We take the Metro (which is everything described in terms of speed, efficiency, cleanliness, cost and beauty) to Red Square which is more imposing in daylight. The authorities have placed huge Christmas trees directly opposite every monument to the Revolution or Communist leaders, including opposite Lenin's tomb, one of the many extended middle fingers pointed at the Commies. Also visited the Tomb of the Unknown Soldier from the Great Patriotic War, and the Kremlin It's a walled compound of government buildings and Russian Orthodox churches filled with icons and the burial catafalques of Counts, Saints, and the occasional Tsar including Ivan The Terrible. They are not welcoming structures, solid, post and column filled, and flat in aesthetic. In their midst was a spectacular exhibit of Lalique jewelry and glassware, another stark contrast. Dinner with Brook-Krasny's friends Michael and Irina Gluz, he a noted Russian-Jewish composer, she a journalist turned director. The Reagan exodus, which populated Brighton Beach, Israel and many other nations with millions of Russian Jews, has left the old country with a handful of its historical numbers. The guess is about 400,000 Russian Jews but no one knows and outside of Moscow, Odessa and other cities what remains are older people living out a tradition that will vanish. Many of the remaining Jews have a religious bent that surpasses a lot of what is seen in America. One s Jewishness in Russia is only partially a choice of identity. For centuries it was an identity thrust upon each infant and carried lifelong whether wanted or not. Today no one hauls the convert back to the ghetto, and by emphasizing the choice of identity, history and culture become more important. The Gluz s were early, courageous activists in defense of Jewish culture during Soviet era who are now quite successful and carry the wonderful titles of People's Artist of Russia, and Merited Art Worker of Russia. They run a theatre and center dedicated to preserving Jewish cultural life, and seem well-known and respected. He is a warm bear, intensely proud of his work, and planning a new production of the biblical Shulamith story in Moscow and maybe New York. She's attractive, tough-minded, a director and business person. They've jointly created a presence and organization, a Jewish presence, that the new Russia makes possible. Many toasts, wine instead of vodka, many hugs. Late night. Nice people. They invite me to their office tomorrow to talk about the show. Day 3, Thursday, December 16 The riots continue downtown. By now it's clear that there's a guiding hand and nobody is sure who it is. Nazis, cops, nationalists, spies, undercover agents, special forces, oligarchs, commies, a witches' brew of rumor and uncertainty. Putin on TV poo-pooing Nazi riots, and lobbying to keep Khordorkovsky in jail . He's tough, just tough, and people like it. Whatever the uncertainty and fear, he's the leader, and whether it's Tsar or Dzerzhinsky or Genghis Khan redux, or just an elected leader who knows what he's doing, it works. A late breakfast with the members of the Finnish Anti-Fascist League, four lefty intellectuals who are smart, friendly European intellectuals, and the first hint that we have re-entered the political world of the late 1930's. Then the Gluz's. He picks me up with his 80 year old mother in the car, a sprightly, coiffed and dressed concert pianist, who is promptly dropped at the Metro station as I am squired to an office in an apartment building. A staff of 5, including a cook. Fish soup, baked fish, vegetables and wine in the office. I hear the beginnings of the musical production and answer questions about the New York theater scene. They invite me to a concert that evening, together with a Conference colleague and their office manager, Elena. She's a 24 year old Russian from Tula. I had just assumed she was Jewish, and was thoroughly non-nonplussed when she told me with a smile that she wasn t and had majored in Jewish Studies because she found it interesting. She speaks more Yiddish and Hebrew than I do, and is smart and helpful. I can't figure out what kind of Russian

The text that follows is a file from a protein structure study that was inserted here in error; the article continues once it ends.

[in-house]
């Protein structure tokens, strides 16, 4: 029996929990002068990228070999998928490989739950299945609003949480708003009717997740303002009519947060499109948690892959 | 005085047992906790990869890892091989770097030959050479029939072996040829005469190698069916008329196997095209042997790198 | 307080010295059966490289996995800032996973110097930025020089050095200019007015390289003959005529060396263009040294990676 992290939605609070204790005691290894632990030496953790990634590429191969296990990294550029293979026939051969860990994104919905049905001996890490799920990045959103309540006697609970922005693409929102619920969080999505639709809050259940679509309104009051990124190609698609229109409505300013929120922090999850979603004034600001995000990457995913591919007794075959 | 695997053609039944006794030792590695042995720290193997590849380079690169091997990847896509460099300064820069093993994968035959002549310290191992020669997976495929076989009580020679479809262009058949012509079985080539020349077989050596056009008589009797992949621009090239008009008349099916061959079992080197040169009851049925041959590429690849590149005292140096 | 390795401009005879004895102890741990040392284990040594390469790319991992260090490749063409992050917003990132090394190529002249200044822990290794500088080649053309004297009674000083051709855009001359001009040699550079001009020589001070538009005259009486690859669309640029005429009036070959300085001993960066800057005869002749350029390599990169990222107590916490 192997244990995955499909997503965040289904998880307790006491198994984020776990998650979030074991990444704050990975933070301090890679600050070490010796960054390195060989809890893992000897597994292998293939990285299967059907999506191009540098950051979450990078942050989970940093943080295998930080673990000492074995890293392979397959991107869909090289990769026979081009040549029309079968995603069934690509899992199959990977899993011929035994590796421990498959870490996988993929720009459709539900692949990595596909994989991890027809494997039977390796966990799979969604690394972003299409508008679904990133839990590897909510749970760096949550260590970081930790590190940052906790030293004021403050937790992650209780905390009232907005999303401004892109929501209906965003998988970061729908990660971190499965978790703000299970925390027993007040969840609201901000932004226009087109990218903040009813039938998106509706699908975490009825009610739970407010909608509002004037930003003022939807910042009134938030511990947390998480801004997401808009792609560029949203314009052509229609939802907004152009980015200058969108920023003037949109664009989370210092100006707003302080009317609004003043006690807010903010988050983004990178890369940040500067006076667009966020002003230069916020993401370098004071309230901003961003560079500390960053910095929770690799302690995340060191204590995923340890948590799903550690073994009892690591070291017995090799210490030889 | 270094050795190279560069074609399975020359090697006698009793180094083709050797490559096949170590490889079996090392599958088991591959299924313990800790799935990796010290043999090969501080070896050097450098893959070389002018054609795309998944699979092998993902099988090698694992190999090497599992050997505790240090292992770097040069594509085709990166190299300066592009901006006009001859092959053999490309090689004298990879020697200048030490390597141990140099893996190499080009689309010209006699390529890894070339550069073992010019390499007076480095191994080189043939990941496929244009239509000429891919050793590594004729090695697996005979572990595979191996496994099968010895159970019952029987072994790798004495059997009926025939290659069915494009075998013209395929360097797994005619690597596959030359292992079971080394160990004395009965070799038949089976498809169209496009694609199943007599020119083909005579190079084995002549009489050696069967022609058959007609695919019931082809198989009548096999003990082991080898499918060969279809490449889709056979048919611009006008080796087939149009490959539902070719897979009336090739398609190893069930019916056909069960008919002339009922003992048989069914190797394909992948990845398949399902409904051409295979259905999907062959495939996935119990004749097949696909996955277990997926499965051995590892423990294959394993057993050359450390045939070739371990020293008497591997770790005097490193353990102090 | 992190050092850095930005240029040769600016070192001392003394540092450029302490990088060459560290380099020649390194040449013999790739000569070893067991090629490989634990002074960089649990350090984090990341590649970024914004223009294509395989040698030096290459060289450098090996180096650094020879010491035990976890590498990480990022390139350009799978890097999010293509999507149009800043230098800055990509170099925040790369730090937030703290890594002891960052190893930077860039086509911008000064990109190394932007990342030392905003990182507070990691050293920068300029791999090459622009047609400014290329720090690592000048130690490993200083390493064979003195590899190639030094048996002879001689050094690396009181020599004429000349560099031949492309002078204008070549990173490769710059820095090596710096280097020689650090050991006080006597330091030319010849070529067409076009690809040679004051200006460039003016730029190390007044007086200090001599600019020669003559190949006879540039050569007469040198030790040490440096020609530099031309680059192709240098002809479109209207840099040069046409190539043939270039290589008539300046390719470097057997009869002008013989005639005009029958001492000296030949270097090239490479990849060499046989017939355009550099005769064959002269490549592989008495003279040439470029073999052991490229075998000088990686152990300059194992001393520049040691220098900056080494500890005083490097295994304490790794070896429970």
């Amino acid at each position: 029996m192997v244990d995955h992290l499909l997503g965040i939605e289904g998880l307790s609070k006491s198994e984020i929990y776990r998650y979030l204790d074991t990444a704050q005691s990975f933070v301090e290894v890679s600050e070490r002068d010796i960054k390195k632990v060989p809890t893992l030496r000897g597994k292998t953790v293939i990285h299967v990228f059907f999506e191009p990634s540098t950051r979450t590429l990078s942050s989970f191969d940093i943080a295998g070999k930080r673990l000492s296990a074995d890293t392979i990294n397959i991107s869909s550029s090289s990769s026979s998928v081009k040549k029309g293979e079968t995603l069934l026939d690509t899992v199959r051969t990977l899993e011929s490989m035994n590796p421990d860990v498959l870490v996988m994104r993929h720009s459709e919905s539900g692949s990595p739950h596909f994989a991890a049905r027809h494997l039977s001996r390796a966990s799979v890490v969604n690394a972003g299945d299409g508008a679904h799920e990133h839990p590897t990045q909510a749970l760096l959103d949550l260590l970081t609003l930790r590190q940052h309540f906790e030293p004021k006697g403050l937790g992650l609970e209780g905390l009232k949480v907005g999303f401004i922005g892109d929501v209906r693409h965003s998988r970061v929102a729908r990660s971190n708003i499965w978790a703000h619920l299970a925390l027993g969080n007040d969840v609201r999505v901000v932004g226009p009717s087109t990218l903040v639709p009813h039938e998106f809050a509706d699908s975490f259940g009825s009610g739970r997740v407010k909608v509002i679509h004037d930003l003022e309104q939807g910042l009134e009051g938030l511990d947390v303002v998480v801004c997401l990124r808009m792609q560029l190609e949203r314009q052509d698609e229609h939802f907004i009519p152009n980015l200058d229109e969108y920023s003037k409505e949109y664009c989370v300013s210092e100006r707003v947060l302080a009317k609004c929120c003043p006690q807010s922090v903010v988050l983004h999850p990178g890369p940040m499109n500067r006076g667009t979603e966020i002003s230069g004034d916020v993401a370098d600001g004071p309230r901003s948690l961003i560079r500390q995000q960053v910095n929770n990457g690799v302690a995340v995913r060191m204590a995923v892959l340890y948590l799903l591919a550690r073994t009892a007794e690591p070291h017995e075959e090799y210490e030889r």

produces a non-Jewish professional in Jewish culture. Does Putin know? The concert is a presentation of an oligarch named Michael who runs the Bosco syndicate, making uniforms under government contract. He is short, round, bearded, genial, a Jewish oligarch who delights in hosting the event, and it's star Yuri Basmat a world class violist and his twenty string orchestra at the Pushkin Museum next to the Cathedral of Christ the King (see anecdote below) The Museum is a beautiful, free-standing mansion full of awful copies of Italian sculptures and wonderful paintings by Russian and French artists largely unknown to me. They setting and music are wonderful, short pieces by Mozart, Bruch's Kol Nidre, Schnittke's Polka. Russians come alive listening to music, warm and connected with none of the churlishness otherwise present. After a champagne and chocolate reception (No one loves chocolate more than a Russky) we are gifted with a large silver lame' goody-bag, filled with candy, pretzels and passes to the Red Square skating rink. As good as it gets. Day 4, Friday, December 17 The Conference, 6:30 am - 9 pm, Russian Senate Chamber, Moscow Even colder. Bus left hotel at 7 am with police escort, still nighttime. To Federal Senate, modern building downtown. Lotsa security none of it tough to get by. Arrive 7:30 and sit docilely for two hours. File into Senate Chamber which is a modern amphitheater hung with genuine Tsarist insignia, which is no more comforting to me than the Hammer and Sickle. Get to wear little translator earpieces. Welcome by Senate President E.M. Mironov head of Party opposed to Putin. Also Senator Boris Shpeigel, mine host, rotund Jewish oligarch who is an exact replica of Francis L. Sullivan the wonderful English character actor from the 40's who played Jaggers the lawyer in Lean's Great Expectations and Bumble the Beadle in Oliver Twist, which is a risible phenomenon throughout the day. It's Shpiegel's event and he takes the helm, the first of many long speeches. Plenary Session 9:30-12:30. 18 ten minute speeches from anti-fascists from around Europe, much explanation of why Nazism is a bad thing, but also a lot on its' resurgence especially in Estonia and Lithuania, the Baltic states next to Russia, which is clearly the Russian geo-political interest that is partially behind the whole effort. Brook-Krasny, the 1989 Jewish emigre from Moscow and sitting NY Assemblyman from Brighton Beach, speaks first, a moment fraught with genuine history. He sticks with the approved style, solidarity and don't rock the boat, but slips in language that all the Russians recognize as subtle challenge to the Conference to oppose all Nazi's not just the kind the Kremlin fear. It's really appreciated by delegates. He and Shpiegel run the days events. 12:30, no lunch, 1/2 hour coffee break, workers of the world unite. 1:00 more plenary ten minute speeches from English Marxists, Finnish anti-fascists, Ukrainian opposition (former unsuccessful candidate for President), Italian academics, Jewish RussianAmerican leaders, unreconstructed Stalinists, unreconstructed liberals from Great Neck, apparatchiks, lots of folks who want to sing the International one last time, it gets a little wearing. But they're not cranks, and it begins to dawn on the Americans that there is a fearful thing out there, not to be snickered at. In a grim sort of way the message percolates: There really is a pattern of state-blessed, hate-based politics and militarism, a potent mix, even if it's in a nascent stage.